The non-Metal/filler tracks are a weakness. The intro is an offensive example that goes on almost 4 and a half minutes before letting us get to the meat, and the outro is good, but still the weakest real track to end on. Never understood why bands insisted on sandwiching albums between tracks like these. Still a fantastic album, but it hurts the listening experience.
Emperor's debut, In the Nightside Eclipse is a classic for many reasons, notably all of the things that made it so unique for its time. Emperor created the symphonic black metal genre by committing a taboo worse than human transmutation, killing your parents or putting pineapple on pizza: synths in black metal. Cue Carmax commercial ending. But because the group took it seriously by using a thin layer throughout the whole with a more gothic and cinematic approach than anything, as well as going head-to-head with some astounding riffs and melodies, Nightside Eclipse became an instant classic.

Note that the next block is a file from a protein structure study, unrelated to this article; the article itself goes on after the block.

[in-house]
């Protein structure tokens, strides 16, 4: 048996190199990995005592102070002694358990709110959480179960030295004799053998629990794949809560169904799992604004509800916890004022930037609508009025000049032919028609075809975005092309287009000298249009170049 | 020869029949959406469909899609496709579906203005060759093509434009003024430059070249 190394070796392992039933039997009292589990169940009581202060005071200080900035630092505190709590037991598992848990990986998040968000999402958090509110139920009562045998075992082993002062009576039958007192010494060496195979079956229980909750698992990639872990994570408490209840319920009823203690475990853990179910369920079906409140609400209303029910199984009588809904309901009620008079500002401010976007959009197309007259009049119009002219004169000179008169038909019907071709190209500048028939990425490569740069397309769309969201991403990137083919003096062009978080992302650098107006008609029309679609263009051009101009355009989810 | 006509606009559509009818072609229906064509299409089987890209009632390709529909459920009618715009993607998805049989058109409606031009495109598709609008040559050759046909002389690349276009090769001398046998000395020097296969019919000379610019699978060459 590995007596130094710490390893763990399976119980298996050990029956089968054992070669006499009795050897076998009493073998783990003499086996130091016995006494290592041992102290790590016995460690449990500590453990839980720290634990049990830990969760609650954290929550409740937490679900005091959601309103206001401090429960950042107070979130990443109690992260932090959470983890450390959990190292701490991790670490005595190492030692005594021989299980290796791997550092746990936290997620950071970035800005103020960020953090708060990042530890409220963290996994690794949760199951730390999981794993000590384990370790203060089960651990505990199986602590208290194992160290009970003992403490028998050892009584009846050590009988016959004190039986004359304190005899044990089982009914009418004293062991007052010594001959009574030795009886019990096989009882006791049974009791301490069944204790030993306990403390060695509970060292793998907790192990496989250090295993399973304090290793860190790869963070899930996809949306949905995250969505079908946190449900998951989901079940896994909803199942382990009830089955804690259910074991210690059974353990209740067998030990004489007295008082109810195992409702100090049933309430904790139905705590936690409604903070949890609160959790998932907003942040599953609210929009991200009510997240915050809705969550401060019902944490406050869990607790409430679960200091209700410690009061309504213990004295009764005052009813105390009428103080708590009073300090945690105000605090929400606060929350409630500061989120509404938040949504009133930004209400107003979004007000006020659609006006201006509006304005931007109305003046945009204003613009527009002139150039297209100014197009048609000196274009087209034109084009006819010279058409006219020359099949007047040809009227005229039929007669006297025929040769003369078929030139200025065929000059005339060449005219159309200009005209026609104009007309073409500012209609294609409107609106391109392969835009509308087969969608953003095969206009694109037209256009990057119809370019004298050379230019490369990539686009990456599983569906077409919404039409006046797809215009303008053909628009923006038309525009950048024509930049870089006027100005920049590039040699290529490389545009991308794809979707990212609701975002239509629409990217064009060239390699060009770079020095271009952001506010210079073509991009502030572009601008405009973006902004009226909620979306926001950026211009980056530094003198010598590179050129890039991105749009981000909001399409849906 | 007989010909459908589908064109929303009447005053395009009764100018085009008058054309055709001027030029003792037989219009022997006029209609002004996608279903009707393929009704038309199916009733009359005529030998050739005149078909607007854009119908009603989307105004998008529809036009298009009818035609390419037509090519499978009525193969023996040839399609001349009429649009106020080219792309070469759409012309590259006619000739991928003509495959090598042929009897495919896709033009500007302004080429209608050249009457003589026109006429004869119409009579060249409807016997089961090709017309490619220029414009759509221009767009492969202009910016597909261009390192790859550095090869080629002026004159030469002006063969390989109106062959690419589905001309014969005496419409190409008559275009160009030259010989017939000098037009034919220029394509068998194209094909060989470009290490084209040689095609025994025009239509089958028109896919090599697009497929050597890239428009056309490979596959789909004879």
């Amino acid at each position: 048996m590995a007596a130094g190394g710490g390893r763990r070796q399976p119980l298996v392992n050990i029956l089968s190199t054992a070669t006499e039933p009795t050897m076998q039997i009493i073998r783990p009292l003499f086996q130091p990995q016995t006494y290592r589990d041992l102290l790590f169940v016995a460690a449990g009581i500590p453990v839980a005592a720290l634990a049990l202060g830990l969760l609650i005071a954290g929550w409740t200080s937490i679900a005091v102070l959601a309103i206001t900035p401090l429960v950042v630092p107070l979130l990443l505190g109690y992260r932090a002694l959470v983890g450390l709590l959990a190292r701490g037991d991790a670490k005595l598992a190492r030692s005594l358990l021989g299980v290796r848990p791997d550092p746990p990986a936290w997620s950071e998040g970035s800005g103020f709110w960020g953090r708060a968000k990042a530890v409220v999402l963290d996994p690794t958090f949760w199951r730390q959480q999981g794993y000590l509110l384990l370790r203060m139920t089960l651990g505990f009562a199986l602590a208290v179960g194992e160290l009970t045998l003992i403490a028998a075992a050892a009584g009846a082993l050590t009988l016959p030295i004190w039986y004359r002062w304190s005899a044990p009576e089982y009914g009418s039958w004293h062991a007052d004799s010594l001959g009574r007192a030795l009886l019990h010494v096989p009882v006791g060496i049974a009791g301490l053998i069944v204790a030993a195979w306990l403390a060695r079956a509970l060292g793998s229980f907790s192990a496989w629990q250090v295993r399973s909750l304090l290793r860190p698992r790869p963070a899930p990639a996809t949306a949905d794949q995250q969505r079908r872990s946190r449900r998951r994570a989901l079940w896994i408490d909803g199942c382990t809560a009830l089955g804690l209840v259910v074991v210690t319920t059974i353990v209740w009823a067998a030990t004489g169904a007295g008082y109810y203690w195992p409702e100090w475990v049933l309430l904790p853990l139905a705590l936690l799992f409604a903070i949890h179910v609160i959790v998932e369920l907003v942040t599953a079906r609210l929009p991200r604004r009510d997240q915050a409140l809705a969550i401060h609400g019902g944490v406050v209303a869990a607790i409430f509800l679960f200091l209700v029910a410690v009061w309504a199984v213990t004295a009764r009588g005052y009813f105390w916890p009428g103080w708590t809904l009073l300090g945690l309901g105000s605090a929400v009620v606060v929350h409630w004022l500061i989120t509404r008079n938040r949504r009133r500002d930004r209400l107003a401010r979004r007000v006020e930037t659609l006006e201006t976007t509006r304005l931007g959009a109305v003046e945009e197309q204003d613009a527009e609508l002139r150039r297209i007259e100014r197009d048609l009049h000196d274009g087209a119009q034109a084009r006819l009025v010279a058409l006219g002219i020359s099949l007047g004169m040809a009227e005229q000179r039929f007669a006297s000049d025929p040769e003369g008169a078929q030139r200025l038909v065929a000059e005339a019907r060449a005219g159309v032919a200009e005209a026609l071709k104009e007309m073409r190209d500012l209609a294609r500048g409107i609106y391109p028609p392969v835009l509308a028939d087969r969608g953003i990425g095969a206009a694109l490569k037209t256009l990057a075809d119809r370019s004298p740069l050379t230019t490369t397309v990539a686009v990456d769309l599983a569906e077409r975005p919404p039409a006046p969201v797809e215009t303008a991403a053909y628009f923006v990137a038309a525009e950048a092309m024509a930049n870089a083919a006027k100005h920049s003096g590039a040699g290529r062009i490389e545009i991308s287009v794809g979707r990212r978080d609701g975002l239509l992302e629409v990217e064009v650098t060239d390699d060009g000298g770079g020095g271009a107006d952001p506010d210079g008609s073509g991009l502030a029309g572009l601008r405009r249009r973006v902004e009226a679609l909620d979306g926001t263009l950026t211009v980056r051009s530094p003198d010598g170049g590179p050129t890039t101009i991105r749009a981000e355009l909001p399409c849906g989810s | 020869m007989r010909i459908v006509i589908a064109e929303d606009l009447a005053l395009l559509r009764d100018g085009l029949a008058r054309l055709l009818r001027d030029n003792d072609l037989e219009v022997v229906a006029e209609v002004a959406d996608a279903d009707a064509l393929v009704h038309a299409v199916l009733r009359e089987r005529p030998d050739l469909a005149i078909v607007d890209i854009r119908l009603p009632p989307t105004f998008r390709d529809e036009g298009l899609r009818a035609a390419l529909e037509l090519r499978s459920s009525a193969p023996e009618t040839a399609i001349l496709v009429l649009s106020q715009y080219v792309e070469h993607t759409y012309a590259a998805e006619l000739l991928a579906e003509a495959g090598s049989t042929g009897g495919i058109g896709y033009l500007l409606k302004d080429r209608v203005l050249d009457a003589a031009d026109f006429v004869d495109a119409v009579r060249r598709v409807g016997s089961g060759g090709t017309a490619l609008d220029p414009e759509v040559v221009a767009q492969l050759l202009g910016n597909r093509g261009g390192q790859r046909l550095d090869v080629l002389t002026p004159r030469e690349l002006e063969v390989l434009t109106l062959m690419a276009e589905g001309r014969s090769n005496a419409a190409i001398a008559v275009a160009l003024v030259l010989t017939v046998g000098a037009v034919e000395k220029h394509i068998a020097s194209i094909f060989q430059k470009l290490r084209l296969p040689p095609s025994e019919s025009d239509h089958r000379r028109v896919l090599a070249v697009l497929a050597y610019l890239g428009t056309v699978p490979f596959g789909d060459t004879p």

What we have here is a thematic improvement on every aspect of Nightside. The elements that comprise Nightside are a heavily present but thin layer of dungeon synths, melo-traditional behavior and clean production. On Welkins, everything here is not only improved, but refined like a purified crystal, now with some or another power of night, darkness, yadda yadda. The album is one of those that goes through a plethora of influences ranging from some of the most blatantly gothic synth the genre has, newly found progressive styles, and the original genre components of Nightside, all purified... but like Butcher the Weak, it recycles the same influences throughout more than half of these songs. This is because of the final element of Nightside: the shifting riffs and layouts. This is what united the identities of Nightside as one whole, and it largely does the same here. But I'll be damned if I didn't honestly say that each melody and riff wasn't great if not incredible. I gave Butcher the Weak five-stars for that behavior because it worked, and this 40-minute maelstrom of gothic evil lasts without a real blemish throughout its 40 minutes. I mean, technically each song is predictable when you think about it: heavy start, several symphonic riffs, abrupt ending. But each song is pulled off in an almost beautiful manner.